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Good, restful sleep may be hard to come by during the holidays. Amid all the memory-making with loved ones and prepping for get-togethers, we often sacrifice rest for the sake of getting everything done. But doing so poses risks to our health and happiness.
Juggling holiday stress and sleep
For many of us, sleep is the first habit to go in times of stress. But this can lead to fatigue, irritability and grogginess.
“With the holidays, most of us are shopping, going to parties, or hosting get-togethers” says Dr. Sarah Hussain, medical director of the sleep center at Kettering Health Miamisburg. “You end up adding a lot of stress to your daily routine. Prioritize and try to plan way ahead. That extra stress affects everything you do—including your sleep.”
It’s crucial to care for yourself and prioritize rest, especially during the holiday season.
How much sleep do I need?
Dr. Hussain recommends six to eight hours of sleep each night. She also advises not to underestimate the power of a quick nap.
“Taking 20-30 minutes to refresh gives you more energy, boosts your mood, and helps you be more present to enjoy the time you have with family and friends,” Dr. Hussain says.
The quality of your sleep is just as important. Our sleep quality often declines this time of year from indulging in sugary foods and drinks. One way to improve your sleep is to carve out time each day to exercise. Exercise gets your heart rate up and releases endorphins that help you fall into a deeper snooze at the end of the day.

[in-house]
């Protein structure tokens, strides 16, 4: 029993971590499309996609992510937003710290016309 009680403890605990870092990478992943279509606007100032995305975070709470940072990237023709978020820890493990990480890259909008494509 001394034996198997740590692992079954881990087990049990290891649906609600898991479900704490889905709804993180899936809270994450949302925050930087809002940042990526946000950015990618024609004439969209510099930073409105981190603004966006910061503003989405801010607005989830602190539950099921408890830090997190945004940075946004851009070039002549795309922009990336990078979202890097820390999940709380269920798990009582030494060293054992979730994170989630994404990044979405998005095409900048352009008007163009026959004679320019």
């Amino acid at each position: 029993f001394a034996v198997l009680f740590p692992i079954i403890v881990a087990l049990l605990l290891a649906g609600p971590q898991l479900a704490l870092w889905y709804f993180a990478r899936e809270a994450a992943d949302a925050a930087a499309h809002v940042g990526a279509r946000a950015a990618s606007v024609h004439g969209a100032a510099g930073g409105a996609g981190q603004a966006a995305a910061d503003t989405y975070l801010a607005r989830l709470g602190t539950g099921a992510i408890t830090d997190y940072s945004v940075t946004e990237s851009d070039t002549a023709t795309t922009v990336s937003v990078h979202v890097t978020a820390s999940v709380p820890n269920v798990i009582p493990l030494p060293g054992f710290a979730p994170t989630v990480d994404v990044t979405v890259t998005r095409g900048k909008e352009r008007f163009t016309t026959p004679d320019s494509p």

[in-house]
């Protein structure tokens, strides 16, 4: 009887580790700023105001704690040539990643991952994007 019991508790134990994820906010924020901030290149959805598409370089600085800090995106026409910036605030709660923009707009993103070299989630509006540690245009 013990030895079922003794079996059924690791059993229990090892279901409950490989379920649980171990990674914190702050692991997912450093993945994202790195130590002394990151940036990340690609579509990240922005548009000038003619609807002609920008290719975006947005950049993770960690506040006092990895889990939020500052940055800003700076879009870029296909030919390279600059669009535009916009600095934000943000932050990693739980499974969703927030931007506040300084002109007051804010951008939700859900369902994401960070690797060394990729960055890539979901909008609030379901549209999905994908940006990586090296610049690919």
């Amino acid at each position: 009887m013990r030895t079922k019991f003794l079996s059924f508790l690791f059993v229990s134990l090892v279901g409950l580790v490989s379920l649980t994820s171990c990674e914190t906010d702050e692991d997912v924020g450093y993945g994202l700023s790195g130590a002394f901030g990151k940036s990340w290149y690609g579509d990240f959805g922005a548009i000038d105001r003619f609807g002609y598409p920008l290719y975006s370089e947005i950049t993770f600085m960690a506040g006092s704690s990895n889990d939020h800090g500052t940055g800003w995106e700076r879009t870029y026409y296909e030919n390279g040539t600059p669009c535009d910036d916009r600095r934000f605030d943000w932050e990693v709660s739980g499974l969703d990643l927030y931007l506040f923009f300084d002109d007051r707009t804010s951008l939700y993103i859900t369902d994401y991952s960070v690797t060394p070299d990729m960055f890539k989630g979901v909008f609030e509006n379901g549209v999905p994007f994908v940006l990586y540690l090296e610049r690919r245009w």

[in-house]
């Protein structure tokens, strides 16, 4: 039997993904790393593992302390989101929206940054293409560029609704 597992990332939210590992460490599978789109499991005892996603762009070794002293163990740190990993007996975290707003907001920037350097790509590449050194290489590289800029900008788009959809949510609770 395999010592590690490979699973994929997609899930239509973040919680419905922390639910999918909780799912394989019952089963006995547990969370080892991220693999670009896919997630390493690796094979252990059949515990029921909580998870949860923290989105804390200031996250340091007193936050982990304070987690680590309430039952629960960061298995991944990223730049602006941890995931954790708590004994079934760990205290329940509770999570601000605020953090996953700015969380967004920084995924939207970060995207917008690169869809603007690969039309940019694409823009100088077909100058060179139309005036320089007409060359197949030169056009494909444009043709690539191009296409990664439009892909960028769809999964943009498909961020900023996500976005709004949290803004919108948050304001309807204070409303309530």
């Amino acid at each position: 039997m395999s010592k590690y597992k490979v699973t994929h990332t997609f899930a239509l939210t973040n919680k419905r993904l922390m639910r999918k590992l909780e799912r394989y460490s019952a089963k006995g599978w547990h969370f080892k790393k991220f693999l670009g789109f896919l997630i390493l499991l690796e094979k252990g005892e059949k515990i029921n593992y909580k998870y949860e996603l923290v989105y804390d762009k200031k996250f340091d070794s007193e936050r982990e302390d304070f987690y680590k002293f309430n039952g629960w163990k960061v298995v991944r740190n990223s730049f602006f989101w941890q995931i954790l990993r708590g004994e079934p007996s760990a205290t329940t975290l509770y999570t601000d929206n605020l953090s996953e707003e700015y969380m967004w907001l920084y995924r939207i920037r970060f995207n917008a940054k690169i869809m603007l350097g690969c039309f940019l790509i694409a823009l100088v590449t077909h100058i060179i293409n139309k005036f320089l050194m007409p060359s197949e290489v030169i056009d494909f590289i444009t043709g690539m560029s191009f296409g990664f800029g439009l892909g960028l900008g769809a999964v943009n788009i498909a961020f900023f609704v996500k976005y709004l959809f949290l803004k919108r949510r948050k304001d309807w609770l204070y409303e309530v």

The importance of a routine
Establishing and maintaining a bedtime routine is important. The holidays tend to send schedules into disarray, so having a slower evening routine helps the body transition from a hectic day to the softer pace needed for a good night of rest.
“A lot of us tend to slack off on the weekends, staying up late and getting up late,” Dr. Hussain says. “But if you can keep the same daily routine even on the weekends, it can really make a difference.”
One of the most common challenges to sleeping well, Dr. Hussain says, is struggling to calm the mind.
“We have to learn to stop worrying, to shut the mind down, and to relax.” Dr. Hussain advises that if lack of sleep is interfering with your daily routines, consider an evaluation with a sleep specialist. “Sleep disturbance can affect your day-to-day function, from your relationships to your work efficiency to your mood. When you’re well-rested, everything else falls into place.”